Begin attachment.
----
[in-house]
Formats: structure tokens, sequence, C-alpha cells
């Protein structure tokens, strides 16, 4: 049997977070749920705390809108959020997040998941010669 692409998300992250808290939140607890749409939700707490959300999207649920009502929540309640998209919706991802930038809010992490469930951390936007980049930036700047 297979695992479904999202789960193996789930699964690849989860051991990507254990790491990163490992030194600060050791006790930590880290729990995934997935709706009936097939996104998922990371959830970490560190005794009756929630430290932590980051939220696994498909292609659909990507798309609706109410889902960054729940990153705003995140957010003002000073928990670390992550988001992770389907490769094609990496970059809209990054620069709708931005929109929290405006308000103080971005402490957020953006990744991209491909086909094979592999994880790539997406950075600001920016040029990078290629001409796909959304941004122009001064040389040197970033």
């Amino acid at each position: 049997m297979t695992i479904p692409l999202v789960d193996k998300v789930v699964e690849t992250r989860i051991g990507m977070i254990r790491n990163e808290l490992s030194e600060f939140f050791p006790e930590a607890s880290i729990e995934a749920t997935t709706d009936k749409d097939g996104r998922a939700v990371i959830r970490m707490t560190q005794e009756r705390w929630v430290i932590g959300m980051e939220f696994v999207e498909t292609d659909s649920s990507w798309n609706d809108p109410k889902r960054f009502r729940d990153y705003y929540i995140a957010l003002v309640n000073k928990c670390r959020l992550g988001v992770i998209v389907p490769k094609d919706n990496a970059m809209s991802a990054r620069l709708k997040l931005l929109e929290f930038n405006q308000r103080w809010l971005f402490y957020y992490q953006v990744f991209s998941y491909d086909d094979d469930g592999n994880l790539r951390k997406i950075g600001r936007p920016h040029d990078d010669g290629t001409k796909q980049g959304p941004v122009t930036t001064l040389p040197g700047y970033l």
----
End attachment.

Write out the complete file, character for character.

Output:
[in-house]
Formats: structure tokens, sequence, C-alpha cells
């Protein structure tokens, strides 16, 4: 049997977070749920705390809108959020997040998941010669 692409998300992250808290939140607890749409939700707490959300999207649920009502929540309640998209919706991802930038809010992490469930951390936007980049930036700047 297979695992479904999202789960193996789930699964690849989860051991990507254990790491990163490992030194600060050791006790930590880290729990995934997935709706009936097939996104998922990371959830970490560190005794009756929630430290932590980051939220696994498909292609659909990507798309609706109410889902960054729940990153705003995140957010003002000073928990670390992550988001992770389907490769094609990496970059809209990054620069709708931005929109929290405006308000103080971005402490957020953006990744991209491909086909094979592999994880790539997406950075600001920016040029990078290629001409796909959304941004122009001064040389040197970033």
């Amino acid at each position: 049997m297979t695992i479904p692409l999202v789960d193996k998300v789930v699964e690849t992250r989860i051991g990507m977070i254990r790491n990163e808290l490992s030194e600060f939140f050791p006790e930590a607890s880290i729990e995934a749920t997935t709706d009936k749409d097939g996104r998922a939700v990371i959830r970490m707490t560190q005794e009756r705390w929630v430290i932590g959300m980051e939220f696994v999207e498909t292609d659909s649920s990507w798309n609706d809108p109410k889902r960054f009502r729940d990153y705003y929540i995140a957010l003002v309640n000073k928990c670390r959020l992550g988001v992770i998209v389907p490769k094609d919706n990496a970059m809209s991802a990054r620069l709708k997040l931005l929109e929290f930038n405006q308000r103080w809010l971005f402490y957020y992490q953006v990744f991209s998941y491909d086909d094979d469930g592999n994880l790539r951390k997406i950075g600001r936007p920016h040029d990078d010669g290629t001409k796909q980049g959304p941004v122009t930036t001064l040389p040197g700047y970033l």